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Upfront Costs of Homeownership Can Save You Money in the Long Run

Buying a home is expensive. Not only do you have to pay for the price of the home itself, there is also a laundry list of fees and expenses that you'll have to pay before you close. These costs are generally known as "closing costs" and consist of attorney fees, property taxes, origination fees, and much more.

While these upfront costs may appear like a heavy financial burden to take on all at once, many of them can actually help you save money over the long term. With that in mind, the following are six upfront costs that will save you money in the long run:

1.  The Home Inspection

A home inspection typically costs between $300 and $450 for a standard single-family home. It's critical that you pay for a home inspection before you sign on the dotted line. A home inspection allows you to uncover any issues with the home. If these issues are expensive (for example, if it's revealed that a new roof is needed), you'll want to negotiate with the seller to bring the price down. If you don't pay for an inspection, you could get stuck footing the bill for any repairs that are needed following your purchase.

2.  The Down Payment

The odds are that you'll be taking out a home loan to pay for the house. Lenders will require you to pay a percentage of the home's cost upfront to secure the rest of the loan. This is known as a "down payment." The bigger the down payment you can make upfront, the less you'll owe on the house (and the more equity you'll have in the house right off the bat).

Making a larger down payment can save you money in several other ways as well. First off, if you make a down payment of at least 20 percent, you'll no longer be required to pay mortgage insurance every month. Secondly, the bigger your down payment is, the lower your interest rate will likely be.

Female hand holding house key

3.  Title Insurance

Title insurance helps protect you in the event that you buy the house and it turns out a third party (outside the seller) has a legal or financial claim on the property, which can end up being costly to deal with. Your lender will require you to buy a lender's title insurance policy, but you should also buy an owner's title policy to protect yourself. The cost will vary, but for a $200,000 home, the average title insurance policy will cost around $1,374.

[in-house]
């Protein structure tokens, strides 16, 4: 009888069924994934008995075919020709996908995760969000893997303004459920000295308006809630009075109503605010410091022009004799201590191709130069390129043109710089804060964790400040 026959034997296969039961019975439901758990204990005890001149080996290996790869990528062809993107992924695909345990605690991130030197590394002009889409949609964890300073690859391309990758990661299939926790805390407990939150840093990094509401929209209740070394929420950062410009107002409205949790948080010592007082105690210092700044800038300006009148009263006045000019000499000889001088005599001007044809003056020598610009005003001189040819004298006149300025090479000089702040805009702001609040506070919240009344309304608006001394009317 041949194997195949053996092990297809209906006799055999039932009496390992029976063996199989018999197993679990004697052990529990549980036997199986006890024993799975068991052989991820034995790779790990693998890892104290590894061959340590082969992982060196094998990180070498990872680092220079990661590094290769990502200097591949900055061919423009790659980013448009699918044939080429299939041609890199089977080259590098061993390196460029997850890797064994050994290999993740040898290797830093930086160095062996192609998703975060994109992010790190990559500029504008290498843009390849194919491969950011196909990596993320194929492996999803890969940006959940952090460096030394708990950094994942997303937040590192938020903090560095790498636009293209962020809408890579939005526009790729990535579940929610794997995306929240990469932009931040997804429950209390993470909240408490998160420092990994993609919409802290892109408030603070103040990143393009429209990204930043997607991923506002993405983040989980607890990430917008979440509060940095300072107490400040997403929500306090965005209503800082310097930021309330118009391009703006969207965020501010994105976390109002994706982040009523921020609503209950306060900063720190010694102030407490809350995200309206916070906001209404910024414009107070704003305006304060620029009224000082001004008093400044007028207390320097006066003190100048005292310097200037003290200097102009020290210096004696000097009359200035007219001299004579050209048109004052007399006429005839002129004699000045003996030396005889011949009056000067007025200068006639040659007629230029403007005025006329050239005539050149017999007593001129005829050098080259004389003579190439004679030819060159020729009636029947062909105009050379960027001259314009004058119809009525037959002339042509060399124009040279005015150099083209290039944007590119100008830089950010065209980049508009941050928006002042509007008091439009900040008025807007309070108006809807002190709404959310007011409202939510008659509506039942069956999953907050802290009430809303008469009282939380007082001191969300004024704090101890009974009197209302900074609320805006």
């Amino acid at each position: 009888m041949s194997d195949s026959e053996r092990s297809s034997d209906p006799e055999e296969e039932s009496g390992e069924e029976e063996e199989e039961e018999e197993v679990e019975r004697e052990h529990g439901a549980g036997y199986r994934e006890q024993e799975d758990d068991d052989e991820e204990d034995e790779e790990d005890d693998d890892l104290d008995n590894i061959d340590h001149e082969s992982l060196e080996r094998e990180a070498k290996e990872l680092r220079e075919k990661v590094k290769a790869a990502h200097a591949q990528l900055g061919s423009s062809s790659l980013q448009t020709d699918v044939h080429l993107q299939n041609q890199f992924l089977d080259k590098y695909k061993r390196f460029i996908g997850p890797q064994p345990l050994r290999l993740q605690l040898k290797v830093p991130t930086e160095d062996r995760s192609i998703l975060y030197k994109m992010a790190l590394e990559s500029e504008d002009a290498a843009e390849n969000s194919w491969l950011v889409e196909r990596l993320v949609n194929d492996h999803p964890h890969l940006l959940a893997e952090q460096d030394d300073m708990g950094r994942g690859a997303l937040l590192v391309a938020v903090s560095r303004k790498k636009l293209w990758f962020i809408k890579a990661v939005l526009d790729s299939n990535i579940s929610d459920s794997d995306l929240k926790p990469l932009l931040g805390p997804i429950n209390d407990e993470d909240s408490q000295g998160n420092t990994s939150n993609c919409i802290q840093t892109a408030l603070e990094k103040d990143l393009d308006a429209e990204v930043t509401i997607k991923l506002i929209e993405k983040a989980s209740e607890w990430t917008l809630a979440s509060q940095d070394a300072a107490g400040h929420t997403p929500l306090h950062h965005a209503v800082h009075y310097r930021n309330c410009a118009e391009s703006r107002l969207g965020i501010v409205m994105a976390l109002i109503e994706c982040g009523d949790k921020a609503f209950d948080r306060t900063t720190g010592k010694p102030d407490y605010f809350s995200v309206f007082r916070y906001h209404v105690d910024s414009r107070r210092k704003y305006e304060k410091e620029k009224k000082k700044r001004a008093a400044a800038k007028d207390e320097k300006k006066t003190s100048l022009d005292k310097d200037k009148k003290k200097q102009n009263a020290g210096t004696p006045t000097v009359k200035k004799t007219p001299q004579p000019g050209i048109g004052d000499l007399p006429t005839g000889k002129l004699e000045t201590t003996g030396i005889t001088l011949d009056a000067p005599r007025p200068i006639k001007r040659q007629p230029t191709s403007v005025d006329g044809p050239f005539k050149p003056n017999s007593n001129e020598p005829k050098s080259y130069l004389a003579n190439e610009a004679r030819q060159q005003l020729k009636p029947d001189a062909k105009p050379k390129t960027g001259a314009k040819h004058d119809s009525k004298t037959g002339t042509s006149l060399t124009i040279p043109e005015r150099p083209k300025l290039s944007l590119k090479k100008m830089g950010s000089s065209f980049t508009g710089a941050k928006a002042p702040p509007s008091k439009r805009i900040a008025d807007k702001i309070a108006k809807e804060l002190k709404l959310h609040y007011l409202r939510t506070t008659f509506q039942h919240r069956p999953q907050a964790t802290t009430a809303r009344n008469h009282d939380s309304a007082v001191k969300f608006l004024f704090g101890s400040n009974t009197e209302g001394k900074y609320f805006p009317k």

4.  The Home Appraisal

Most lenders will require you to pay for a home appraisal. But even if you are paying out of pocket, a home appraisal is a must. Essentially, an appraisal is an official evaluation of the value of the property. By getting an appraisal, you'll determine whether the seller's asking price is fair or not.

Lenders require an appraisal to ensure that they're not lending you money to significantly overpay for a house; however, you'll want an appraisal to make sure you're not overpaying as well. If you overpay for a house, you could lose money if you ever decide to sell it since it will be difficult to get back what you paid for it. Generally speaking, official home appraisals cost between $300 and $450.

Happy family with cardboard boxes in new house at moving day

5.  Homeowner's Insurance

Lenders will require you to buy homeowner's insurance upfront. They want to make sure you're financially covered in case anything happens to your home so that you will be able to continue paying your mortgage even if significant repair work is required. Of course, you'll want homeowner's insurance as well so that you don't have to pay for certain types of damage that may occur to your home.

While insurance of any kind is typically paid as a monthly premium, lenders will often require you to put the first year's worth of premiums into escrow so that you won't miss any payments for at least the first 12 months. The cost of homeowner's insurance varies based on a variety of factors (including the size of the house and location). However, the average cost of homeowner's insurance in the U.S. is $1,312 per year.

6.  Points

One optional upfront cost is the purchase of points. You can pay for points upfront (which equal 1 percent of the home's total cost) in order to reduce your interest rate. If your loan has a higher interest rate, paying for points can help save you money on interest over the long run.

It's important that you know what to expect when it comes to the upfront costs of homeownership so that you can be financially prepared for the home buying process. These are just a few of the upfront costs that you're expected to pay when you close on a home that will help save you money over the long term.

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